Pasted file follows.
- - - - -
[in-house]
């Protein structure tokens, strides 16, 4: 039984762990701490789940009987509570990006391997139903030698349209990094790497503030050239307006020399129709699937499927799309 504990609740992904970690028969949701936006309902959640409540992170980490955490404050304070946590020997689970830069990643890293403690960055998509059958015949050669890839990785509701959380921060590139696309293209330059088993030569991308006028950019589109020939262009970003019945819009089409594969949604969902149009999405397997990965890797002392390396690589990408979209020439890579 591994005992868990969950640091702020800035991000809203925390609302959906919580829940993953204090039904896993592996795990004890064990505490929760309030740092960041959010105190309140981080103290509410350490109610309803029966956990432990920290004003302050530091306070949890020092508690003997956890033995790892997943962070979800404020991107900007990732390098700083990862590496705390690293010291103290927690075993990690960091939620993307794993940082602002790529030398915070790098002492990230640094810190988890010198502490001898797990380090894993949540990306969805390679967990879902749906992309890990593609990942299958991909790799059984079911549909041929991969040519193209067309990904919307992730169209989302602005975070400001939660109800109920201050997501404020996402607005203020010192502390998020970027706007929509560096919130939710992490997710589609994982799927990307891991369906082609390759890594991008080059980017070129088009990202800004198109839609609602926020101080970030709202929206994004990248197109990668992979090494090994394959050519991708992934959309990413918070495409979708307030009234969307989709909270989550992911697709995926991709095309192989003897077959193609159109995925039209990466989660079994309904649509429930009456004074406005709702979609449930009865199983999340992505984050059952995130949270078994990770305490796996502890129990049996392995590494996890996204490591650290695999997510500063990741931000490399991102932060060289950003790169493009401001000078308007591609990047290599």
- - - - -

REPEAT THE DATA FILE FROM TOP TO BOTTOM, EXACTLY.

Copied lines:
[in-house]
């Protein structure tokens, strides 16, 4: 039984762990701490789940009987509570990006391997139903030698349209990094790497503030050239307006020399129709699937499927799309 504990609740992904970690028969949701936006309902959640409540992170980490955490404050304070946590020997689970830069990643890293403690960055998509059958015949050669890839990785509701959380921060590139696309293209330059088993030569991308006028950019589109020939262009970003019945819009089409594969949604969902149009999405397997990965890797002392390396690589990408979209020439890579 591994005992868990969950640091702020800035991000809203925390609302959906919580829940993953204090039904896993592996795990004890064990505490929760309030740092960041959010105190309140981080103290509410350490109610309803029966956990432990920290004003302050530091306070949890020092508690003997956890033995790892997943962070979800404020991107900007990732390098700083990862590496705390690293010291103290927690075993990690960091939620993307794993940082602002790529030398915070790098002492990230640094810190988890010198502490001898797990380090894993949540990306969805390679967990879902749906992309890990593609990942299958991909790799059984079911549909041929991969040519193209067309990904919307992730169209989302602005975070400001939660109800109920201050997501404020996402607005203020010192502390998020970027706007929509560096919130939710992490997710589609994982799927990307891991369906082609390759890594991008080059980017070129088009990202800004198109839609609602926020101080970030709202929206994004990248197109990668992979090494090994394959050519991708992934959309990413918070495409979708307030009234969307989709909270989550992911697709995926991709095309192989003897077959193609159109995925039209990466989660079994309904649509429930009456004074406005709702979609449930009865199983999340992505984050059952995130949270078994990770305490796996502890129990049996392995590494996890996204490591650290695999997510500063990741931000490399991102932060060289950003790169493009401001000078308007591609990047290599």